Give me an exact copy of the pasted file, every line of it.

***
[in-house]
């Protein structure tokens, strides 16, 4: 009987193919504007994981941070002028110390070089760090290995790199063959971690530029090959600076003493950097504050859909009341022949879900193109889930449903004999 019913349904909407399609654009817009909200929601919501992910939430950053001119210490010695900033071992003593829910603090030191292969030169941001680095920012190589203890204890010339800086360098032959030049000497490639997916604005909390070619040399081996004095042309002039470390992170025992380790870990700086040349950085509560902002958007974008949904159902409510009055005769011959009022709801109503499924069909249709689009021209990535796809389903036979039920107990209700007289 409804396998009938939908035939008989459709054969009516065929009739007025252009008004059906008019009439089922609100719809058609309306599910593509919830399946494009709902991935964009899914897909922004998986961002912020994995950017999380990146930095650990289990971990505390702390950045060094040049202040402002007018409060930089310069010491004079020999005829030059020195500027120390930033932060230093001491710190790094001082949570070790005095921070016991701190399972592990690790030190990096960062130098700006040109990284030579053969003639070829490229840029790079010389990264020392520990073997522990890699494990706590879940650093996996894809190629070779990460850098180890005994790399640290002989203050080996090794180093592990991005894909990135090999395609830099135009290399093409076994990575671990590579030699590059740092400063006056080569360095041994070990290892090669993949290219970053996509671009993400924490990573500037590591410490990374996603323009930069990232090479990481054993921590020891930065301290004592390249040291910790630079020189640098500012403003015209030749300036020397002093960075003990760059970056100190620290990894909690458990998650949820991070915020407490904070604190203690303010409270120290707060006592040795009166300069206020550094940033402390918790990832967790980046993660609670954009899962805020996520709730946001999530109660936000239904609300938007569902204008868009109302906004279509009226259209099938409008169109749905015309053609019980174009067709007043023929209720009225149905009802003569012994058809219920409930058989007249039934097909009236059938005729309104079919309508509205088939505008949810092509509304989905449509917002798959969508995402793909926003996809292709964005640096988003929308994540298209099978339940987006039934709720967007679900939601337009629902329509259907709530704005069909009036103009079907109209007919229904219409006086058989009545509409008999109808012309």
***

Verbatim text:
[in-house]
């Protein structure tokens, strides 16, 4: 009987193919504007994981941070002028110390070089760090290995790199063959971690530029090959600076003493950097504050859909009341022949879900193109889930449903004999 019913349904909407399609654009817009909200929601919501992910939430950053001119210490010695900033071992003593829910603090030191292969030169941001680095920012190589203890204890010339800086360098032959030049000497490639997916604005909390070619040399081996004095042309002039470390992170025992380790870990700086040349950085509560902002958007974008949904159902409510009055005769011959009022709801109503499924069909249709689009021209990535796809389903036979039920107990209700007289 409804396998009938939908035939008989459709054969009516065929009739007025252009008004059906008019009439089922609100719809058609309306599910593509919830399946494009709902991935964009899914897909922004998986961002912020994995950017999380990146930095650990289990971990505390702390950045060094040049202040402002007018409060930089310069010491004079020999005829030059020195500027120390930033932060230093001491710190790094001082949570070790005095921070016991701190399972592990690790030190990096960062130098700006040109990284030579053969003639070829490229840029790079010389990264020392520990073997522990890699494990706590879940650093996996894809190629070779990460850098180890005994790399640290002989203050080996090794180093592990991005894909990135090999395609830099135009290399093409076994990575671990590579030699590059740092400063006056080569360095041994070990290892090669993949290219970053996509671009993400924490990573500037590591410490990374996603323009930069990232090479990481054993921590020891930065301290004592390249040291910790630079020189640098500012403003015209030749300036020397002093960075003990760059970056100190620290990894909690458990998650949820991070915020407490904070604190203690303010409270120290707060006592040795009166300069206020550094940033402390918790990832967790980046993660609670954009899962805020996520709730946001999530109660936000239904609300938007569902204008868009109302906004279509009226259209099938409008169109749905015309053609019980174009067709007043023929209720009225149905009802003569012994058809219920409930058989007249039934097909009236059938005729309104079919309508509205088939505008949810092509509304989905449509917002798959969508995402793909926003996809292709964005640096988003929308994540298209099978339940987006039934709720967007679900939601337009629902329509259907709530704005069909009036103009079907109209007919229904219409006086058989009545509409008999109808012309």